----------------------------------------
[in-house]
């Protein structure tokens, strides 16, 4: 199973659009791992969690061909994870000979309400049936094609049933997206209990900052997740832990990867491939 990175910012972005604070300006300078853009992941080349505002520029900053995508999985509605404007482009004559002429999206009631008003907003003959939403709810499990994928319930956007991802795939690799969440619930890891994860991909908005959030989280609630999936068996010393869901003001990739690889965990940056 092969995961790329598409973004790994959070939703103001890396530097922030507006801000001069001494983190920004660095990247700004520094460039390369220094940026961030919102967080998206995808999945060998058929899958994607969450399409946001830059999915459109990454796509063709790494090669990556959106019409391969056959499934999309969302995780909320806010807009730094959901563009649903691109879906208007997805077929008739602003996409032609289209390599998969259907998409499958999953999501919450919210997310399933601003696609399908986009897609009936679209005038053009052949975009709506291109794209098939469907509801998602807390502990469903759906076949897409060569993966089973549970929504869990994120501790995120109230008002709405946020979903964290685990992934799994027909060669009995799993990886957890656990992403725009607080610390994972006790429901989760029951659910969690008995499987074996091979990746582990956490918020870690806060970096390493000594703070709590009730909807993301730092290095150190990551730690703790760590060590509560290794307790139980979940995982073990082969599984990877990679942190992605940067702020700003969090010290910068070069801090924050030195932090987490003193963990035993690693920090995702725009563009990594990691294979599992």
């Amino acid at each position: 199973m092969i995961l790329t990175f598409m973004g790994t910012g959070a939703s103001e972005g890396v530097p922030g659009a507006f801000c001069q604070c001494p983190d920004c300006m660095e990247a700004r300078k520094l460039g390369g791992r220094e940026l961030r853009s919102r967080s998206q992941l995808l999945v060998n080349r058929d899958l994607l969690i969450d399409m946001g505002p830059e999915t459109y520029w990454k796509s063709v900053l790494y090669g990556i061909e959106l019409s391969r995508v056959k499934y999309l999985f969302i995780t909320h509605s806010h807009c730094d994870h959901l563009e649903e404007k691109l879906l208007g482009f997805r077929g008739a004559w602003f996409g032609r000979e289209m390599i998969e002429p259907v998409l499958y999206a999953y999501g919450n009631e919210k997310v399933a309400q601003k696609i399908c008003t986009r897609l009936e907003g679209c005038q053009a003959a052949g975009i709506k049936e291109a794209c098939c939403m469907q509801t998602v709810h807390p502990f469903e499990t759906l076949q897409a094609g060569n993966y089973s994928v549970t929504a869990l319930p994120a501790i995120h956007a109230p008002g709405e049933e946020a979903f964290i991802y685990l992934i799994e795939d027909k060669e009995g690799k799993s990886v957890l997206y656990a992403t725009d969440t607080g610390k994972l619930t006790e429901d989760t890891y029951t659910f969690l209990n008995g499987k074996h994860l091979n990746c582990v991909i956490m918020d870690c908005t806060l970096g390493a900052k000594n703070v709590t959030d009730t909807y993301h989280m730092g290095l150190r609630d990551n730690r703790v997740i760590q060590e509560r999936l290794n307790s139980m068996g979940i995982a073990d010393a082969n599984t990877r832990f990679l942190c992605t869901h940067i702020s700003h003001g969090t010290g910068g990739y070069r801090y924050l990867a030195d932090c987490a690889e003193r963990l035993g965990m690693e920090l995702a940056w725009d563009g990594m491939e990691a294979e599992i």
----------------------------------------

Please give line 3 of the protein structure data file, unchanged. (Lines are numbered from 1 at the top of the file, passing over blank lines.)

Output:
């Amino acid at each position: 199973m092969i995961l790329t990175f598409m973004g790994t910012g959070a939703s103001e972005g890396v530097p922030g659009a507006f801000c001069q604070c001494p983190d920004c300006m660095e990247a700004r300078k520094l460039g390369g791992r220094e940026l961030r853009s919102r967080s998206q992941l995808l999945v060998n080349r058929d899958l994607l969690i969450d399409m946001g505002p830059e999915t459109y520029w990454k796509s063709v900053l790494y090669g990556i061909e959106l019409s391969r995508v056959k499934y999309l999985f969302i995780t909320h509605s806010h807009c730094d994870h959901l563009e649903e404007k691109l879906l208007g482009f997805r077929g008739a004559w602003f996409g032609r000979e289209m390599i998969e002429p259907v998409l499958y999206a999953y999501g919450n009631e919210k997310v399933a309400q601003k696609i399908c008003t986009r897609l009936e907003g679209c005038q053009a003959a052949g975009i709506k049936e291109a794209c098939c939403m469907q509801t998602v709810h807390p502990f469903e499990t759906l076949q897409a094609g060569n993966y089973s994928v549970t929504a869990l319930p994120a501790i995120h956007a109230p008002g709405e049933e946020a979903f964290i991802y685990l992934i799994e795939d027909k060669e009995g690799k799993s990886v957890l997206y656990a992403t725009d969440t607080g610390k994972l619930t006790e429901d989760t890891y029951t659910f969690l209990n008995g499987k074996h994860l091979n990746c582990v991909i956490m918020d870690c908005t806060l970096g390493a900052k000594n703070v709590t959030d009730t909807y993301h989280m730092g290095l150190r609630d990551n730690r703790v997740i760590q060590e509560r999936l290794n307790s139980m068996g979940i995982a073990d010393a082969n599984t990877r832990f990679l942190c992605t869901h940067i702020s700003h003001g969090t010290g910068g990739y070069r801090y924050l990867a030195d932090c987490a690889e003193r963990l035993g965990m690693e920090l995702a940056w725009d563009g990594m491939e990691a294979e599992i």